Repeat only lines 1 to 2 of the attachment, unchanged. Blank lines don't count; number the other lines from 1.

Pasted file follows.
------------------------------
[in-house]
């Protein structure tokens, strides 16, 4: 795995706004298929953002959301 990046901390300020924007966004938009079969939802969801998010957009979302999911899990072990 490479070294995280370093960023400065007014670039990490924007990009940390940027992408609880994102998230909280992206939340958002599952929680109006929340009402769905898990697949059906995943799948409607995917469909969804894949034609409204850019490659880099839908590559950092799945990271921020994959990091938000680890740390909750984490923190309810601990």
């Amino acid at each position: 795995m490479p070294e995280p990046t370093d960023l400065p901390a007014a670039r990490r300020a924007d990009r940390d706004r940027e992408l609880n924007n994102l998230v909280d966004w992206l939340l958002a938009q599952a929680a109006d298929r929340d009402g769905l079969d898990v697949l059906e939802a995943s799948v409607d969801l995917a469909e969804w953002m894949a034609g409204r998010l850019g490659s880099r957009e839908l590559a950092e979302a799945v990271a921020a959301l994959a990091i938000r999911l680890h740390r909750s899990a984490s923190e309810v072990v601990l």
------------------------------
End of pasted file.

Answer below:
[in-house]
């Protein structure tokens, strides 16, 4: 795995706004298929953002959301 990046901390300020924007966004938009079969939802969801998010957009979302999911899990072990 490479070294995280370093960023400065007014670039990490924007990009940390940027992408609880994102998230909280992206939340958002599952929680109006929340009402769905898990697949059906995943799948409607995917469909969804894949034609409204850019490659880099839908590559950092799945990271921020994959990091938000680890740390909750984490923190309810601990």